Aurora LNG, a partnership between Nexen, INPEX Corporation and JGC Exploration Canada Ltd., signed an exclusivity agreement with the province of B.C. for 614.9 hectares of land on the northern tip of Grassy Point near Lax Kw’alaams to develop an LNG export terminal on the site. With the agreement in place, the company moved quickly to file for an LNG export licence for 24 million tonnes of LNG per year for 25 years. Although preliminary, Aurora LNG outlined plans for a natural gas liquefaction plant with LNG storage, a marine jetty and a loading dock capable of handling Q-Flex LNG carriers that can carry between 210,000 and 217,000 cubic metres of gas. Plans call for two LNG trains initially, with two additional trains being built as the market and project economics dictate. The facility would allow for the concurrent loading of tankers at adjacent berths. The company expects the first shipment of LNG to take place between 2021 and 2023. Triton LNG A partnership between AltaGas Ltd. of Alberta and the Idemitsu Canada Corporation, Triton LNG has applied to the National Energy Board for a 25-year export licence for a floating LNG terminal “in the vicinity of Kitimat or Prince Rupert”. Triton’s plans include a floating liquefaction storage and offloading (FLSO) vessel, complete with two liquefaction trains and storage for up to 200,000 cubic metres of LNG. The FLSO would have a production capacity of 2.3 million tonnes of LNG per year, with the gas being delivered from the Western Canadian Sedimentary Basin through Westcoast Energy Inc. Triton LNG is expecting to complete the feasibility study for the project in 2014 and says LNG exports could begin as early as 2017. Kitsault Energy What was once a major resource community on the coast is now being pitched as the ideal spot for a floating LNG terminal. The owners of Kitsault Energy, who also own the town itself, are seeking partners for an LNG terminal and cite savings of between $1 and $3 billion for prospective companies because the length of pipeline running from northeastern B.C. would be up to 33 kilometres shorter than accessing Kitimat or Prince Rupert. In December, the company applied for an export licence authorizing the export of up to 20 million tonnes of LNG per year for a term of 25 years. The company intends to initially use smaller floating liquefaction plants beginning in 2018 and adding on to those plants in future years in order to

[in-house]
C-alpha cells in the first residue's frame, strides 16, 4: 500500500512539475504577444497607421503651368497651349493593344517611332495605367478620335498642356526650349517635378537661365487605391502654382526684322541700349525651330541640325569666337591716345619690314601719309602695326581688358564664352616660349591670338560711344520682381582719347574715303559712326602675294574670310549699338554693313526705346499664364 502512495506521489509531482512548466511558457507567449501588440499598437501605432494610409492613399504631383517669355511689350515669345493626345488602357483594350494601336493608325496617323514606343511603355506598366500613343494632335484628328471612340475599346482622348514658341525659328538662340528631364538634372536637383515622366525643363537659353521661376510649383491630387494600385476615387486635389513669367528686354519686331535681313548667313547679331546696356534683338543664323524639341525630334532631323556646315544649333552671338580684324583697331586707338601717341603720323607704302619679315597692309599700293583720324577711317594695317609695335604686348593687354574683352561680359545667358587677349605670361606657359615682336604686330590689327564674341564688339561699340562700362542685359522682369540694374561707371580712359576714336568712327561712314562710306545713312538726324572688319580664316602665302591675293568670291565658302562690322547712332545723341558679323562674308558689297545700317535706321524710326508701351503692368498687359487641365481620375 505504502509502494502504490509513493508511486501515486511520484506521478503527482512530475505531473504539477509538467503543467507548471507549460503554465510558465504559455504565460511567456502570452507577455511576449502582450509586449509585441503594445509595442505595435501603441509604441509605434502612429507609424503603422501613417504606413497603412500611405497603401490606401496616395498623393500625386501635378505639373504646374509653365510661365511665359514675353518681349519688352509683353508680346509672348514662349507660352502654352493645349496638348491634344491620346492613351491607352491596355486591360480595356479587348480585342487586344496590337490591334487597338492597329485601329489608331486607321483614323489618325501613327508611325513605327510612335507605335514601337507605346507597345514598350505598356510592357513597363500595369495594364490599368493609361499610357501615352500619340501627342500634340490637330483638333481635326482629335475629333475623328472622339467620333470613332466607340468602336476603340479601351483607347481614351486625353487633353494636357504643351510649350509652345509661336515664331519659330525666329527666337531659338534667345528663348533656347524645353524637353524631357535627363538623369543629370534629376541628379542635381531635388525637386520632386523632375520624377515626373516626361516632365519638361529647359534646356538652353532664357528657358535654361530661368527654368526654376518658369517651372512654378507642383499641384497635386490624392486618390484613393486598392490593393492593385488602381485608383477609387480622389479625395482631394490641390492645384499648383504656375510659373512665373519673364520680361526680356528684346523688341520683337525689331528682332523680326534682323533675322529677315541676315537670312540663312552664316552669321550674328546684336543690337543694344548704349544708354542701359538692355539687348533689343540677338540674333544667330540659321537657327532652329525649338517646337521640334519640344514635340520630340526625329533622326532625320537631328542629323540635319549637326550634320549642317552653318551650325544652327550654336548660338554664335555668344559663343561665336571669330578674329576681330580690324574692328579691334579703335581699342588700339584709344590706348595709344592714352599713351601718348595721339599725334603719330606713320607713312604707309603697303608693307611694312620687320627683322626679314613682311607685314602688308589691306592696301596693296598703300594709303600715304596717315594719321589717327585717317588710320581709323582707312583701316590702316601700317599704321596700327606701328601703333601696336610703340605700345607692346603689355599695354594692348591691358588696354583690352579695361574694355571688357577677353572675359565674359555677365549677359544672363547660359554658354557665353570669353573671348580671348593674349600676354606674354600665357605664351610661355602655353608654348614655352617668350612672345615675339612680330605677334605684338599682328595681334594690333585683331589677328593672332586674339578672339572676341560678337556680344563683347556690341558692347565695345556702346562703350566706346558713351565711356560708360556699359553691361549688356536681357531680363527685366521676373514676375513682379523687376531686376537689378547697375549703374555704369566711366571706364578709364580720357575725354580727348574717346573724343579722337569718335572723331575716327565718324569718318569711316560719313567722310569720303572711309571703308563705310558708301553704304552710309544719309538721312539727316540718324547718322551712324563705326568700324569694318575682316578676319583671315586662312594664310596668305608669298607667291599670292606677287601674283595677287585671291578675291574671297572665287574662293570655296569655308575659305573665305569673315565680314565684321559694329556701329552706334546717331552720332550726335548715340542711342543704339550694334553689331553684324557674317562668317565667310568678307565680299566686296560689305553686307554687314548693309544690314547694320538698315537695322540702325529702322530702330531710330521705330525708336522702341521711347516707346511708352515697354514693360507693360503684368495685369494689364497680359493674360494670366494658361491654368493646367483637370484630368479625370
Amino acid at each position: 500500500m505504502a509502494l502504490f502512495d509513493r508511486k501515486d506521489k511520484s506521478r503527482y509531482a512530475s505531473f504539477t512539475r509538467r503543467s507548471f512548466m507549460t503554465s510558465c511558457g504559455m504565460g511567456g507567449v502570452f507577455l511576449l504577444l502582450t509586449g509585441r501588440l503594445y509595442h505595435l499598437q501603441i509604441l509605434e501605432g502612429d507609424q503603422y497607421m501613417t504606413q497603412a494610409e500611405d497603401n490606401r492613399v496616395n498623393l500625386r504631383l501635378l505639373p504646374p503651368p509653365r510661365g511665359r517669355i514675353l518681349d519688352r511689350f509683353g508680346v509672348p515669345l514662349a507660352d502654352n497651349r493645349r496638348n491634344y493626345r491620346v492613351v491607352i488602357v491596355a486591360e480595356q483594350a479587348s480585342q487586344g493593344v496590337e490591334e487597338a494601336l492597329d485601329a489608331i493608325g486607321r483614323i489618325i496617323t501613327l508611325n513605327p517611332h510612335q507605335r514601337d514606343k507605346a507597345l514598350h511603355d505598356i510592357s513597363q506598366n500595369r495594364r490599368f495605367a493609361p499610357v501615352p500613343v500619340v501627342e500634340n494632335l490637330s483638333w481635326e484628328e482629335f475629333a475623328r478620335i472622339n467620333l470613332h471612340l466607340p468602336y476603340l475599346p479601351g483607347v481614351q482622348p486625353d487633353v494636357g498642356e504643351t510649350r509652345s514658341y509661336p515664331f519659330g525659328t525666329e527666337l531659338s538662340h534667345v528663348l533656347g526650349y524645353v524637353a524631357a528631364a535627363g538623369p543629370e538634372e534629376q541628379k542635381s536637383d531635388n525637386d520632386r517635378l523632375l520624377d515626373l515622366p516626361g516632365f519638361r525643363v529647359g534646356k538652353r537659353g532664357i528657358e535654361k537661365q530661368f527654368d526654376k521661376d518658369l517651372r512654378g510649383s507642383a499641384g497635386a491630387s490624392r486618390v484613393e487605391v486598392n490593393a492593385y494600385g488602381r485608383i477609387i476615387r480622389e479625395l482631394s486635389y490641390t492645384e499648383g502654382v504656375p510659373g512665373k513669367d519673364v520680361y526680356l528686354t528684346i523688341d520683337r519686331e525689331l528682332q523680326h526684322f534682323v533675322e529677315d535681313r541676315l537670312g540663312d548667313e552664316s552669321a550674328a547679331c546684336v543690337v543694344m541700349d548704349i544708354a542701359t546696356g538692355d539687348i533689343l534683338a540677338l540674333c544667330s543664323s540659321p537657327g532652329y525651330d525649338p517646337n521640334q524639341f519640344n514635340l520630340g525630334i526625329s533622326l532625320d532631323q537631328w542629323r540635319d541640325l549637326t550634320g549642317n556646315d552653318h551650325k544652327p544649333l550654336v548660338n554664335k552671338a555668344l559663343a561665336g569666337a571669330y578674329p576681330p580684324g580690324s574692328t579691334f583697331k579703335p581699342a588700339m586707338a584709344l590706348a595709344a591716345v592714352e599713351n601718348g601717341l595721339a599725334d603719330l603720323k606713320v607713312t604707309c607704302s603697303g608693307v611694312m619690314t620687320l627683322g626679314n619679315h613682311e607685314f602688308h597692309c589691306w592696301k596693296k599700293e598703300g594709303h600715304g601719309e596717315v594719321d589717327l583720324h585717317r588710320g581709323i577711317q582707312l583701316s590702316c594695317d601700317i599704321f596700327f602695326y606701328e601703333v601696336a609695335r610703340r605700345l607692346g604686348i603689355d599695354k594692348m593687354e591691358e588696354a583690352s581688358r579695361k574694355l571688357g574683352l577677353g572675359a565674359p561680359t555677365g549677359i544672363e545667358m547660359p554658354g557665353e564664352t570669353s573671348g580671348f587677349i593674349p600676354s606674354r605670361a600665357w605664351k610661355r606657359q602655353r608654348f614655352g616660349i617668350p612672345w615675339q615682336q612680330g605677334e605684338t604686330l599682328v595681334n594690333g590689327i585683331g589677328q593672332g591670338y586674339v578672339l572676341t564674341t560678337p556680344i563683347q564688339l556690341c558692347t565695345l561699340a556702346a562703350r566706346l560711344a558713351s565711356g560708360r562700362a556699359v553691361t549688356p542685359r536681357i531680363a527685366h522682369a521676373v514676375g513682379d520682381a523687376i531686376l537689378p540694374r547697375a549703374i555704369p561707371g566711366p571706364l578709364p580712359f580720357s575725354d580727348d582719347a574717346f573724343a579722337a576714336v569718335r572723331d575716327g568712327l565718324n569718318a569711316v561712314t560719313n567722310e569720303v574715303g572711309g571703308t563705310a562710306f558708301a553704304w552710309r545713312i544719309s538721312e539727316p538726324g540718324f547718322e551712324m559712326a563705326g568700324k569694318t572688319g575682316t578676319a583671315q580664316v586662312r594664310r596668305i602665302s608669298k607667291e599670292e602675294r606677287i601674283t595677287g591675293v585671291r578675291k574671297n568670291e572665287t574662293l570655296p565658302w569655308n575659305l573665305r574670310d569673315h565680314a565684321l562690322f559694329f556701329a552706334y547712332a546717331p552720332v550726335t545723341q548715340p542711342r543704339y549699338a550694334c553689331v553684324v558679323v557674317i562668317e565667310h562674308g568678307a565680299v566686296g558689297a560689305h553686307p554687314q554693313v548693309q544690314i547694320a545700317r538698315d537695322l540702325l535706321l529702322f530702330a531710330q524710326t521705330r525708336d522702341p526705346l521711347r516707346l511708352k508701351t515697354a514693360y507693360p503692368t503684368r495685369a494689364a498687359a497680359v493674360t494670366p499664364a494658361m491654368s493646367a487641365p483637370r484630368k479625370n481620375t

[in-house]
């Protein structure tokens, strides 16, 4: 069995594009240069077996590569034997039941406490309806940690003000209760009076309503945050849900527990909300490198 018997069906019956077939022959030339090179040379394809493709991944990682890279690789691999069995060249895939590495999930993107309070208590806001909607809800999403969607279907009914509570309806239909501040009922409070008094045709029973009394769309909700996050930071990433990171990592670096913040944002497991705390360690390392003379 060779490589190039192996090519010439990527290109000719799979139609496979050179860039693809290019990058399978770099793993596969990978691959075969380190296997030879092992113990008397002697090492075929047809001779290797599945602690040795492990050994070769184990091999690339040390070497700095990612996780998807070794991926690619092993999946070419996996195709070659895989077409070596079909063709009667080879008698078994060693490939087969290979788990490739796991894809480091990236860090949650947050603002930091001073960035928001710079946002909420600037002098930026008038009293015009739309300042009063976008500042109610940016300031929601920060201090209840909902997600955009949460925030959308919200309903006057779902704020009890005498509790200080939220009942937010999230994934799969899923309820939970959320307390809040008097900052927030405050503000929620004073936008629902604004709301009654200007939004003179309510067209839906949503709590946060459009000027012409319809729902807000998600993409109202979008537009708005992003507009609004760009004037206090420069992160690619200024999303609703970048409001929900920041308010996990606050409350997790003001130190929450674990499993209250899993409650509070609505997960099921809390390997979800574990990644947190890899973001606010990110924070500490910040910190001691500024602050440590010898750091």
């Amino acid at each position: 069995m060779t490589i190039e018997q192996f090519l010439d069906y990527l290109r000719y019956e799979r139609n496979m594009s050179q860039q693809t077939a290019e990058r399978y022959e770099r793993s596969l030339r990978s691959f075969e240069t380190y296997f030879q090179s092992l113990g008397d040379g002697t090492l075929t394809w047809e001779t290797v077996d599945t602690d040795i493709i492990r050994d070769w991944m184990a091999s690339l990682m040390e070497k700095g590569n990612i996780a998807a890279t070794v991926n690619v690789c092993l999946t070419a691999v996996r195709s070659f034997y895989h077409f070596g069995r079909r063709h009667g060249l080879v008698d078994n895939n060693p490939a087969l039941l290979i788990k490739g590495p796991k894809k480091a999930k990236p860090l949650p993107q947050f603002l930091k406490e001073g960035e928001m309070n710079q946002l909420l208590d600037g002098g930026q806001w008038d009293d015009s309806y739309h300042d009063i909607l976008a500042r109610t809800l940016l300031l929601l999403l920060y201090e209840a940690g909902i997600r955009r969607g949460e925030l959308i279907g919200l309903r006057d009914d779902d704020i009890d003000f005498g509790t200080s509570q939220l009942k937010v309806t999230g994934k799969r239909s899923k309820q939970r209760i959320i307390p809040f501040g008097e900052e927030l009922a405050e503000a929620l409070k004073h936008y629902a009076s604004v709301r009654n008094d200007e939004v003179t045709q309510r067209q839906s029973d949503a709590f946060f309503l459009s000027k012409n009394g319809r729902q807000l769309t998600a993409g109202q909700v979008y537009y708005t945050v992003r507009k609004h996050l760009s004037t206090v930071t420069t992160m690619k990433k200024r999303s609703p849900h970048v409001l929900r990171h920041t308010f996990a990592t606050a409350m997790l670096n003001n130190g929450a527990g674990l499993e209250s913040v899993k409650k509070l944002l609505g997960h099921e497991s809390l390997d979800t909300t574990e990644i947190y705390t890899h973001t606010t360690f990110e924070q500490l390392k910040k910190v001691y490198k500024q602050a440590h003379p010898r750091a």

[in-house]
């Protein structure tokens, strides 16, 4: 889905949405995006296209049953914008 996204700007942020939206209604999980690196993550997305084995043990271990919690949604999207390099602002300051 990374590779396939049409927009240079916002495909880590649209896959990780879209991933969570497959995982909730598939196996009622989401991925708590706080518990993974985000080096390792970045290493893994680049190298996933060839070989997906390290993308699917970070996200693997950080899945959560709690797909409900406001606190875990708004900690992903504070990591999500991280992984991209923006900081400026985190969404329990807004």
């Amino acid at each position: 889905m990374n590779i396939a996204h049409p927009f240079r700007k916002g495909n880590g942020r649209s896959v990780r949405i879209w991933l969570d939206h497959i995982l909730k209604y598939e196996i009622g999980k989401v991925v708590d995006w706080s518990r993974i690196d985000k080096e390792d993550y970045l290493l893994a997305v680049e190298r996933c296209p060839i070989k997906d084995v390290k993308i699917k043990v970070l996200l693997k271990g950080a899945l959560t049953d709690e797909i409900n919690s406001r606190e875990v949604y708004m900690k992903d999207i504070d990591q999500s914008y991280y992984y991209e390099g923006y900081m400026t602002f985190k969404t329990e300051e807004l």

export up to 2.6 billion cubic feet of gas per day. The company still needs to find partners or investors for planned pipelines, the LNG facilities it wants built at Kitsault and a supply of natural gas itself. Stewart Energy Group The Stewart Energy Group filed a gas export application with the National Energy Board on March 5, 2014, for a floating LNG terminal that would eventually be moved on land. The floating LNG terminal would have an annual capacity of five million tonnes a year of LNG, but the Stewart group says its land-based terminals would increase its export capability by another 25 million tonnes a year, making it one of the largest of the proposed projects in the region. While the time line for the project is not yet clear, the Stewart Energy Group said it already has off-take supply agreements signed with energy groups in two major Chinese cities.